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Babbling and Early Words

Pre-speech Productions And First Words Or Signs

Early words are produced by the child in expected contexts, and hence are recognized by familiar listeners as linguistic units conveying meanings. In 1999 Esther Dromi distinguished between comprehensible and meaningful words. Comprehensible words are phonetically consistent forms resembling adult words that caregivers understand, but that do not yet convey referential meanings. Meaningful words are symbolic, arbitrary, and agreed-upon terms of reference. Considerable variation exists in both the age of speech onset and the rate of early lexical development. Large-scale questionnaire data reported in 1994 by Fenson and his colleagues for English-speaking typically developing children, cited the range of vocabulary size for twelve- to thirteen- month-olds at 0 to 67 different words, and for eighteen- to nineteen-month-olds at 13 to 471 different words. In 2000 Maital and her colleagues reported very similar figures for Hebrew.

Early words are constructed from a limited set of consonants, mainly stops, nasals, and glides. Syllable structures in these words are usually CV, CVC, or CVCV. Several researchers found that during the first few months of lexical learning, many new words are composed from segments that the child is already using in babbling. A number of researchers have proposed that patterns of lexical selection and avoidance reflect the child's production capabilities. When productive vocabularies contain more than a hundred different words, the influences of phonology on the lexicon decline. Nevertheless, children who have relatively larger lexicons of single words also show larger inventories of sounds and syllable structures than children with smaller productive lexicons. Precocious word learners have much larger phonetic inventories than typically developing children at age eighteen months. The major semantic achievement in the first few months of vocabulary learning is the ability to use words referentially. Martyn Barrett and Esther Dromi, who independently carried out detailed longitudinal analyses of repeated uses of the same words over time, have argued that some early words show referential use from their outset, while other words are initially produced only in very specific contexts. Throughout the one-word stage, the phonology of words improves, and meanings become symbolic and arbitrary. A word initially produced in just one situation is now uttered in a much wider range of contexts, until it becomes completely context free and referential. As words become conventional tools for expressing meanings, the amount of pre-speech vocalizations declines and gradually disappears.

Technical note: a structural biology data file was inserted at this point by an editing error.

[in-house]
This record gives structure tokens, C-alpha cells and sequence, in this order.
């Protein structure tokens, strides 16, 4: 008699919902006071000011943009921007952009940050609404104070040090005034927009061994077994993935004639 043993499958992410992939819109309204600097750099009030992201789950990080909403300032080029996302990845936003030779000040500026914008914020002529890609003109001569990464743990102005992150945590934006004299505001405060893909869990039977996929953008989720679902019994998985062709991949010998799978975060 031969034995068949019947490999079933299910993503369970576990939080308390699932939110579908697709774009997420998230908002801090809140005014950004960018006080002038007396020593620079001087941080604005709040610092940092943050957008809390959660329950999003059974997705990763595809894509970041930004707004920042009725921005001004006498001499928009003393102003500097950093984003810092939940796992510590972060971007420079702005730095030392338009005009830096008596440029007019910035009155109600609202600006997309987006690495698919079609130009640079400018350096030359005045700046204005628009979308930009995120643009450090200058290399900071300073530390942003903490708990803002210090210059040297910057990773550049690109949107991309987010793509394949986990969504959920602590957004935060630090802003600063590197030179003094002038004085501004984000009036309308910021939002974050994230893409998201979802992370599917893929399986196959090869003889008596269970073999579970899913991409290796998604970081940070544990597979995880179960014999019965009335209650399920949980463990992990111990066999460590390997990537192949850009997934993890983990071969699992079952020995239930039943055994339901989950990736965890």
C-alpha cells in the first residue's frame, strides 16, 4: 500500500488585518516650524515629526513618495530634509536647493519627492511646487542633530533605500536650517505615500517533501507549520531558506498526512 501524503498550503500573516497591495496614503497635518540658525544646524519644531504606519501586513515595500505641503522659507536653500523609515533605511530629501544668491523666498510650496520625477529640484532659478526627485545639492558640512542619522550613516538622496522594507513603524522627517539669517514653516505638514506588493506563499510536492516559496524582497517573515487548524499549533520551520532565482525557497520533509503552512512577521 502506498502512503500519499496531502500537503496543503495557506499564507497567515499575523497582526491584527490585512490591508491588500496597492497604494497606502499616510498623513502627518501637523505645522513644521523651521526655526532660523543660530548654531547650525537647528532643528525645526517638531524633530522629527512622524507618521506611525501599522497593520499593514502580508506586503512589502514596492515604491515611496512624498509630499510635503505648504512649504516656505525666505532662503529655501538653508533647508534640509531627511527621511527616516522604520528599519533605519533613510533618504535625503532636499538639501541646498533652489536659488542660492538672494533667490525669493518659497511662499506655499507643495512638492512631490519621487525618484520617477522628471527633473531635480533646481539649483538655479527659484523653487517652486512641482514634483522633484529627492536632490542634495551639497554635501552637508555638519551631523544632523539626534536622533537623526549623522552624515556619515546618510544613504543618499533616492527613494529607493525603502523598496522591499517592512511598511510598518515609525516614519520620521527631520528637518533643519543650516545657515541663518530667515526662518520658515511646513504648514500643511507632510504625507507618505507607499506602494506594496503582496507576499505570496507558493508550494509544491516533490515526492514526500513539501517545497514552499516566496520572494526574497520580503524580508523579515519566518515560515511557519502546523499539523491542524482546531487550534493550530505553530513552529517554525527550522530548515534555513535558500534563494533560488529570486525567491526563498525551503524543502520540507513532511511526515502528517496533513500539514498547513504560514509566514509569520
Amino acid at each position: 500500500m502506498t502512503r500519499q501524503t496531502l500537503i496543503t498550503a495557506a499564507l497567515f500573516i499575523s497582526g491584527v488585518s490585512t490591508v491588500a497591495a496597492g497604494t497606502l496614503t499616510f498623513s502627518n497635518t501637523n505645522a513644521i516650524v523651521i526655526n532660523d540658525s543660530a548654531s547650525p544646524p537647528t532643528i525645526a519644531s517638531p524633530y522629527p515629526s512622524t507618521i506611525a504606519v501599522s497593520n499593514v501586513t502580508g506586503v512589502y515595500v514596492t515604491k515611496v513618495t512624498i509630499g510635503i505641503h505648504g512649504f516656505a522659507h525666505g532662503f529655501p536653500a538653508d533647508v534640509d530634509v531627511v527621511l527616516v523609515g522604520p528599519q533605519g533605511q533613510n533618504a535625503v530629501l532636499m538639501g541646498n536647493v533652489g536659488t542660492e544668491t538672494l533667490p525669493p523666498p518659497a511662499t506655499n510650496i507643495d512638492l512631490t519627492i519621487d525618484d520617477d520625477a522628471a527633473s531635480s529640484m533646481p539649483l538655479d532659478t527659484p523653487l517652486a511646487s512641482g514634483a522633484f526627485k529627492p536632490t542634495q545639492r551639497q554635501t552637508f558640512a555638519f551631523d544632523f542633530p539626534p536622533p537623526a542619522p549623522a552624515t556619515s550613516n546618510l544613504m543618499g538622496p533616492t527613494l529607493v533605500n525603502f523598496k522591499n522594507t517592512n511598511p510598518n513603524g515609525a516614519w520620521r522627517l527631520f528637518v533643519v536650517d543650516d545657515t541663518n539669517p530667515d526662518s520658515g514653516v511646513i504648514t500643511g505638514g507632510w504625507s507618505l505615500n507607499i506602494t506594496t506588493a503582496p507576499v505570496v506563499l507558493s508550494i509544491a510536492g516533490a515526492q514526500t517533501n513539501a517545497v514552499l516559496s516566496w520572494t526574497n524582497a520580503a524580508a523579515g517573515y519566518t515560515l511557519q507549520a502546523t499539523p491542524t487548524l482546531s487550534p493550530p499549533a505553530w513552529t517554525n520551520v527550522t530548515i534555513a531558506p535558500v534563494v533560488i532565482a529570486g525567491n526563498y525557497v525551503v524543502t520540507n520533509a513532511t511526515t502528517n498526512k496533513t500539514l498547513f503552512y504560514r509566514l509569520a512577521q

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Maital, Sharone L., Esther Dromi, Avi Sagi, and Marc H. Borenstein. "The Hebrew Communicative Development Inventory: Language Specific Properties and Cross-Linguistic Generalizations." Journal of Child Language 27 (2000):43-67.

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Vihman, Marilyn M. Phonological Development: The Origins of Language in the Child. Cambridge, MA: Blackwell, 1996.

Esther Dromi

Additional topics

Social Issues ReferenceChild Development Reference - Vol 1Babbling and Early Words - The Form Of Infants' Pre-speech Vocalizations, Stages In The Development Of Pre-speech Vocalizations